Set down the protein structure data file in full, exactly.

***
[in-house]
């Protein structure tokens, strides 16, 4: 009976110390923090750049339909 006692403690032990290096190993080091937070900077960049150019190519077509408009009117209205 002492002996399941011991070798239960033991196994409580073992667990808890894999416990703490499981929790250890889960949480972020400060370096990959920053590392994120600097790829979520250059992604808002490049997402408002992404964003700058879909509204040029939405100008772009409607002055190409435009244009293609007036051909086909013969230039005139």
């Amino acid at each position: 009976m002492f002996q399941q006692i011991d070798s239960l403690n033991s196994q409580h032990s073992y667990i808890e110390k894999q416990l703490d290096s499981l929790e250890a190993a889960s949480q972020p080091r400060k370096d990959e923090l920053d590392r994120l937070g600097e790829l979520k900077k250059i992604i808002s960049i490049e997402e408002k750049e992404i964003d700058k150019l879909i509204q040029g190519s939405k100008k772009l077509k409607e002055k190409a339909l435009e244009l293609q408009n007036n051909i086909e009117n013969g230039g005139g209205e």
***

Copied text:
[in-house]
């Protein structure tokens, strides 16, 4: 009976110390923090750049339909 006692403690032990290096190993080091937070900077960049150019190519077509408009009117209205 002492002996399941011991070798239960033991196994409580073992667990808890894999416990703490499981929790250890889960949480972020400060370096990959920053590392994120600097790829979520250059992604808002490049997402408002992404964003700058879909509204040029939405100008772009409607002055190409435009244009293609007036051909086909013969230039005139």
């Amino acid at each position: 009976m002492f002996q399941q006692i011991d070798s239960l403690n033991s196994q409580h032990s073992y667990i808890e110390k894999q416990l703490d290096s499981l929790e250890a190993a889960s949480q972020p080091r400060k370096d990959e923090l920053d590392r994120l937070g600097e790829l979520k900077k250059i992604i808002s960049i490049e997402e408002k750049e992404i964003d700058k150019l879909i509204q040029g190519s939405k100008k772009l077509k409607e002055k190409a339909l435009e244009l293609q408009n007036n051909i086909e009117n013969g230039g005139g209205e």